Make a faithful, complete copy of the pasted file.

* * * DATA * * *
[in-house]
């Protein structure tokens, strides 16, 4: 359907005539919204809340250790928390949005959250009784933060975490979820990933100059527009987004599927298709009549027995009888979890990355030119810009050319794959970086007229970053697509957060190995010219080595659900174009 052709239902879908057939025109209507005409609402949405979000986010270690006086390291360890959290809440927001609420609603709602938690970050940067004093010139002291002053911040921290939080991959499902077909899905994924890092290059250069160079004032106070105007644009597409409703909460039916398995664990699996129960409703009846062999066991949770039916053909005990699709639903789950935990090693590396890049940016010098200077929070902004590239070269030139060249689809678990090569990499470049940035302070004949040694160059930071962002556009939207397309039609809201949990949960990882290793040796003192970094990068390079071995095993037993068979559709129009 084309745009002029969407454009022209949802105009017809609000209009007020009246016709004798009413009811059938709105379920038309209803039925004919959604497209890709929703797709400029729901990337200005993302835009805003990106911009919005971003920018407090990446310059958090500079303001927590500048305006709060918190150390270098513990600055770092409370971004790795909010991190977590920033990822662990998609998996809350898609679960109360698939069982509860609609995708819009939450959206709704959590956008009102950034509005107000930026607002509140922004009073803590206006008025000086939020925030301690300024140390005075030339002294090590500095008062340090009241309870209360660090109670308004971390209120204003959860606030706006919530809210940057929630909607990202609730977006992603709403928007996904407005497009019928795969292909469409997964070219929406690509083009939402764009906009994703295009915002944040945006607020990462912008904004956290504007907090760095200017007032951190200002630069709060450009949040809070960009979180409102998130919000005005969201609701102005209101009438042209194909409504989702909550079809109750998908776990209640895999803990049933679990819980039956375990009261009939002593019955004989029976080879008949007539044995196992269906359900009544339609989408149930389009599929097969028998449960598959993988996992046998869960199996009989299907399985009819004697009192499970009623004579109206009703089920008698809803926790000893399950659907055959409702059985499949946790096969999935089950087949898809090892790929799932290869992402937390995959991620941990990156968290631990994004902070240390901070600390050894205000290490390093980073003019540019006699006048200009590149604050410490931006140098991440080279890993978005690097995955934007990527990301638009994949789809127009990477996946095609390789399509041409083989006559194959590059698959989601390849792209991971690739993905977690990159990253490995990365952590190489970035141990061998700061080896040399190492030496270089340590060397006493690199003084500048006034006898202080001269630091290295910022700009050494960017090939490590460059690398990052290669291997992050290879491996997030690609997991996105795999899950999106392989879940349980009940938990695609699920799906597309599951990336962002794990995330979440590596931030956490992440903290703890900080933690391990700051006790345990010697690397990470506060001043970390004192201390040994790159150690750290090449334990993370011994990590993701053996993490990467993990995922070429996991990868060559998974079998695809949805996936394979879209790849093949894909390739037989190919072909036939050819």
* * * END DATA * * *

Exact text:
[in-house]
């Protein structure tokens, strides 16, 4: 359907005539919204809340250790928390949005959250009784933060975490979820990933100059527009987004599927298709009549027995009888979890990355030119810009050319794959970086007229970053697509957060190995010219080595659900174009 052709239902879908057939025109209507005409609402949405979000986010270690006086390291360890959290809440927001609420609603709602938690970050940067004093010139002291002053911040921290939080991959499902077909899905994924890092290059250069160079004032106070105007644009597409409703909460039916398995664990699996129960409703009846062999066991949770039916053909005990699709639903789950935990090693590396890049940016010098200077929070902004590239070269030139060249689809678990090569990499470049940035302070004949040694160059930071962002556009939207397309039609809201949990949960990882290793040796003192970094990068390079071995095993037993068979559709129009 084309745009002029969407454009022209949802105009017809609000209009007020009246016709004798009413009811059938709105379920038309209803039925004919959604497209890709929703797709400029729901990337200005993302835009805003990106911009919005971003920018407090990446310059958090500079303001927590500048305006709060918190150390270098513990600055770092409370971004790795909010991190977590920033990822662990998609998996809350898609679960109360698939069982509860609609995708819009939450959206709704959590956008009102950034509005107000930026607002509140922004009073803590206006008025000086939020925030301690300024140390005075030339002294090590500095008062340090009241309870209360660090109670308004971390209120204003959860606030706006919530809210940057929630909607990202609730977006992603709403928007996904407005497009019928795969292909469409997964070219929406690509083009939402764009906009994703295009915002944040945006607020990462912008904004956290504007907090760095200017007032951190200002630069709060450009949040809070960009979180409102998130919000005005969201609701102005209101009438042209194909409504989702909550079809109750998908776990209640895999803990049933679990819980039956375990009261009939002593019955004989029976080879008949007539044995196992269906359900009544339609989408149930389009599929097969028998449960598959993988996992046998869960199996009989299907399985009819004697009192499970009623004579109206009703089920008698809803926790000893399950659907055959409702059985499949946790096969999935089950087949898809090892790929799932290869992402937390995959991620941990990156968290631990994004902070240390901070600390050894205000290490390093980073003019540019006699006048200009590149604050410490931006140098991440080279890993978005690097995955934007990527990301638009994949789809127009990477996946095609390789399509041409083989006559194959590059698959989601390849792209991971690739993905977690990159990253490995990365952590190489970035141990061998700061080896040399190492030496270089340590060397006493690199003084500048006034006898202080001269630091290295910022700009050494960017090939490590460059690398990052290669291997992050290879491996997030690609997991996105795999899950999106392989879940349980009940938990695609699920799906597309599951990336962002794990995330979440590596931030956490992440903290703890900080933690391990700051006790345990010697690397990470506060001043970390004192201390040994790159150690750290090449334990993370011994990590993701053996993490990467993990995922070429996991990868060559998974079998695809949805996936394979879209790849093949894909390739037989190919072909036939050819």